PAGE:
Newborn care is an important aspect of parenting but there are many myths and misconceptions surrounding it in India. They need to be removed to ensure newborns receive the best possible care.
It is important to focus on feeding the baby healthy and nutritious food at every stage because from birth to one year is an important period for the health of the baby and at this stage, following the feeding stages is very important. In an interview with HT Lifestyle, Dr Rachna Verma, senior consultant-gynecologist and infertility specialist at Spinal Injuries Center of India, debunks the following myths related to newborn care in India.
Myth #1: You should bathe your newborn immediately after birth
Actually: It is not necessary to bathe your newborn immediately after birth. In fact, delaying the first bath for a few days can help regulate your baby’s body temperature and prevent dry skin.
Myth 2: You have to put mascara on your baby’s eyes
Actually: Applying kajal to your baby’s eyes is not recommended as it can lead to eye infections and other complications.
Myth 3: You should massage your baby with mustard oil
Actually: While massage can be beneficial for your baby, using mustard oil is not recommended as it can cause skin irritation and other problems.
Myth 4: You should avoid breastfeeding if you have a cold or fever
Actually: Breastfeeding is safe and recommended even if you have a cold or fever. In fact, breast milk contains antibodies that help protect your baby from infections.
Myth 5: You shouldn’t take your baby outside for the first few months
Actually: It is safe to take your child outside if you take necessary precautions like dressing your child appropriately and avoiding crowded places.
Myth 6: You have to feed your baby on a strict schedule.
Actually: On-demand feeding is recommended for newborns because it helps them get enough nutrients and helps establish a healthy breastfeeding routine.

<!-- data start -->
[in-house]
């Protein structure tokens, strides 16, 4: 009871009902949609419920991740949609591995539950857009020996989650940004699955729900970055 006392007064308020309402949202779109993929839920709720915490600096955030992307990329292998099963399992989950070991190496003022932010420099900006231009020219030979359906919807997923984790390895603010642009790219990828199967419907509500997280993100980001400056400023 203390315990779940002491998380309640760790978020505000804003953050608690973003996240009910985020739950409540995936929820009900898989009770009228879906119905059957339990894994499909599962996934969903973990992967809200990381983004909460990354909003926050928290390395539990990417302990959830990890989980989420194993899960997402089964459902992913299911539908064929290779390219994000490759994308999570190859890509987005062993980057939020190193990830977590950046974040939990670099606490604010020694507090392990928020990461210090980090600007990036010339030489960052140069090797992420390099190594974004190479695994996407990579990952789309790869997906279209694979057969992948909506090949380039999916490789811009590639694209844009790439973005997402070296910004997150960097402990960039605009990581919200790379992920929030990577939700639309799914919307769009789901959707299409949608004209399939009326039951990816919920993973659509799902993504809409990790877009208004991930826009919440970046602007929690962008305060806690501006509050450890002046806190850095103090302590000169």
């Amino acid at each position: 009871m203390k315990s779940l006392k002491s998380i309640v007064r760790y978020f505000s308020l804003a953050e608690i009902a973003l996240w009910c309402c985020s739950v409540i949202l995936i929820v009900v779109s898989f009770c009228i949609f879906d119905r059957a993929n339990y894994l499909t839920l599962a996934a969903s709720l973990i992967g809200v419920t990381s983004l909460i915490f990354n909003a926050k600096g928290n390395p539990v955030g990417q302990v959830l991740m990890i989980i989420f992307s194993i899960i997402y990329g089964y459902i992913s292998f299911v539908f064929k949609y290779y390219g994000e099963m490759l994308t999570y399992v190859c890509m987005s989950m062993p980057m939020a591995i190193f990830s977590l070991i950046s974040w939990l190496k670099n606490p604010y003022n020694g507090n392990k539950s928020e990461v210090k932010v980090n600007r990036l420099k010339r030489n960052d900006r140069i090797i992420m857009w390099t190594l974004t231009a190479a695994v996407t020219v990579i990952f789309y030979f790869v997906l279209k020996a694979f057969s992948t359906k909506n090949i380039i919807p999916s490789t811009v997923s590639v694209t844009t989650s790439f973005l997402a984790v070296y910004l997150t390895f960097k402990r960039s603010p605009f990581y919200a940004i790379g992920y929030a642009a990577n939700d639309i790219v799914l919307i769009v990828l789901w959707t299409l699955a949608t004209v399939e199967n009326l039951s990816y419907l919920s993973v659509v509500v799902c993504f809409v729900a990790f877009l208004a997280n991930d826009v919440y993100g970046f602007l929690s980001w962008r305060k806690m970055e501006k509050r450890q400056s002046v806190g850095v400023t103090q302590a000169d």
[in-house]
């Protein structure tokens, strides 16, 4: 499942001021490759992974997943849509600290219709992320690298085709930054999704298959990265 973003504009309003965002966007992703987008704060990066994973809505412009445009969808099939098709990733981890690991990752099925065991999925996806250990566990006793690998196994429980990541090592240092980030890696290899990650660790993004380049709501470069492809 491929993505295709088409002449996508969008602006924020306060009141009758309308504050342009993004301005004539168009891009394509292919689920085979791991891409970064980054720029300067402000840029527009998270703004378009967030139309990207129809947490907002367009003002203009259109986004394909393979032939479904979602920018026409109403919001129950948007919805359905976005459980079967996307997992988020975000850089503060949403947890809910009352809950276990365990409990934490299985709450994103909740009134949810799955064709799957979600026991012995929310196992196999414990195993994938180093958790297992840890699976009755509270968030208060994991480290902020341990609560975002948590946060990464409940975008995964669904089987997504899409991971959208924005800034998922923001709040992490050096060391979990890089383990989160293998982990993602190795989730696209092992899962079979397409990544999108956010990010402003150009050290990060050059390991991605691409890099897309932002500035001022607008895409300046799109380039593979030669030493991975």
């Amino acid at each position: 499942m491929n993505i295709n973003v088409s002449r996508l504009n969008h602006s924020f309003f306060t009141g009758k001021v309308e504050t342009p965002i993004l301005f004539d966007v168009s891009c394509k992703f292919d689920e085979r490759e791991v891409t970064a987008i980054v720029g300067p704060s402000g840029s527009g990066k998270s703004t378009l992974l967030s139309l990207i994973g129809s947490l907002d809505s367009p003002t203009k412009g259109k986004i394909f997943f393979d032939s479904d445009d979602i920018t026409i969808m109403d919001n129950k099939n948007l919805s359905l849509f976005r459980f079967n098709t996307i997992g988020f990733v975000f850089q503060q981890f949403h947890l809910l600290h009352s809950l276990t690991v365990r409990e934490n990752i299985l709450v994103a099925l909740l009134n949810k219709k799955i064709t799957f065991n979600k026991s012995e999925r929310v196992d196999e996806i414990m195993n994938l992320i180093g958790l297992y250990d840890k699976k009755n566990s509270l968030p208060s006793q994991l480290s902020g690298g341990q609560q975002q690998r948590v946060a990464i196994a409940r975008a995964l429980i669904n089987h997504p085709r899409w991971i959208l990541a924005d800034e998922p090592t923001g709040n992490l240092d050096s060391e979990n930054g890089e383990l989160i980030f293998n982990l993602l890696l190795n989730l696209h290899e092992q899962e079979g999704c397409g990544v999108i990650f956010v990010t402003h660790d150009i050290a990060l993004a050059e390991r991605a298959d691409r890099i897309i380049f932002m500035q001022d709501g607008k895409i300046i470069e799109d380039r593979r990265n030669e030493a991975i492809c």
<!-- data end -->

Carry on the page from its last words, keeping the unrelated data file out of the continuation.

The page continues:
Myth 7: You should avoid using diapers because it can cause diaper rash
Actually: Diapers are safe and convenient for newborns, but it’s important to change them frequently and use diaper cream to prevent diaper rash.
Adding to the list of myths, Dr Manju Kumar, Associate Consultant – Critical Care and Emergency Services at NH SRCC Hospital in Mumbai, revealed:
1. Myth: Mother’s milk is not enough to nourish the baby and extra milk and supplements are needed.
Actually: Breast milk is the most complete form of nutrition for a newborn, providing all the necessary nutrients and antibodies to protect the baby from infection.
2. Myth: Many parents believe that applying kajal to a newborn’s eyes can protect them from the evil eye or prevent infections.
Fact: It can actually be harmful as it can cause eye infections and even vision problems.
3. Myth: Applying oil to a baby’s scalp will make their hair grow faster or thicker and fill in the gaps in the skull bones faster.
Actually: Applying too much oil can cause skin irritation and acne. It is normal for newborns to have gaps in their skull bones and this fills as a normal developmental process. Oil plays no role in filling bone voids.
4. Myth: The practice of applying oil to the nose and ears is also a common myth. Parents believe that it helps to clear the baby’s nasal passages and prevent infections.
Actually: This practice is extremely unsafe and can actually cause infection and respiratory problems if the oil gets into the lungs.
5. Myth: Taking care of the umbilical cord. Some believe that applying substances like turmeric or cow dung will help the stump dry out faster.
Actually: This can lead to infection and delay the healing process. It is important to keep the cord stump clean and dry and to seek medical attention if any signs of infection appear.
6. Myth: Teething causes fever and diarrhea
Actually: There is no scientific evidence to support this claim. Teething may cause some discomfort and discomfort, but should not cause fever or diarrhea.
7. Myth: Newborns need to sleep through the night from birth.
Actually: However, newborns have small stomachs and need to eat frequently, which means they may wake up every few hours to eat. Newborns typically sleep 16-17 hours a day, but their sleep is often interrupted by feeding and other needs.
It is important for parents to be aware of these myths and seek accurate information from healthcare professionals. By understanding the best practices for newborn care, parents can ensure the health and well-being of their precious little ones.